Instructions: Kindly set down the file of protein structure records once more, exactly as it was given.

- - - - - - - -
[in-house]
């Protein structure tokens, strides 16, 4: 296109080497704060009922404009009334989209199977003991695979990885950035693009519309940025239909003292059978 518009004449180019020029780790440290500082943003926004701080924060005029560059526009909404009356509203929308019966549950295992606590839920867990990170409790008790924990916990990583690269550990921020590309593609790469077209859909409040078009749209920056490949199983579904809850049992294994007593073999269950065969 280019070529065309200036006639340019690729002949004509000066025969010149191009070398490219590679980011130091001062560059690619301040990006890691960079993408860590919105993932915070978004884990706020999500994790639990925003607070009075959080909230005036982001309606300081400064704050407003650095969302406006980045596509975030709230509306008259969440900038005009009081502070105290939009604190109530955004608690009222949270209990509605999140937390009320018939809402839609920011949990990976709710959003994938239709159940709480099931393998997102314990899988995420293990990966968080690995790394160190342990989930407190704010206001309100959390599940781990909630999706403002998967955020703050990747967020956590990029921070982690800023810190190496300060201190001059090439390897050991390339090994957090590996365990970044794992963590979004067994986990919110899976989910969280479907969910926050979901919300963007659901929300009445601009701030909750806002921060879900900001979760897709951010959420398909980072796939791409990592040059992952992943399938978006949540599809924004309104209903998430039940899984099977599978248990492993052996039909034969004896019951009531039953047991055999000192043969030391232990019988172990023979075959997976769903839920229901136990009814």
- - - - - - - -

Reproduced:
[in-house]
């Protein structure tokens, strides 16, 4: 296109080497704060009922404009009334989209199977003991695979990885950035693009519309940025239909003292059978 518009004449180019020029780790440290500082943003926004701080924060005029560059526009909404009356509203929308019966549950295992606590839920867990990170409790008790924990916990990583690269550990921020590309593609790469077209859909409040078009749209920056490949199983579904809850049992294994007593073999269950065969 280019070529065309200036006639340019690729002949004509000066025969010149191009070398490219590679980011130091001062560059690619301040990006890691960079993408860590919105993932915070978004884990706020999500994790639990925003607070009075959080909230005036982001309606300081400064704050407003650095969302406006980045596509975030709230509306008259969440900038005009009081502070105290939009604190109530955004608690009222949270209990509605999140937390009320018939809402839609920011949990990976709710959003994938239709159940709480099931393998997102314990899988995420293990990966968080690995790394160190342990989930407190704010206001309100959390599940781990909630999706403002998967955020703050990747967020956590990029921070982690800023810190190496300060201190001059090439390897050991390339090994957090590996365990970044794992963590979004067994986990919110899976989910969280479907969910926050979901919300963007659901929300009445601009701030909750806002921060879900900001979760897709951010959420398909980072796939791409990592040059992952992943399938978006949540599809924004309104209903998430039940899984099977599978248990492993052996039909034969004896019951009531039953047991055999000192043969030391232990019988172990023979075959997976769903839920229901136990009814």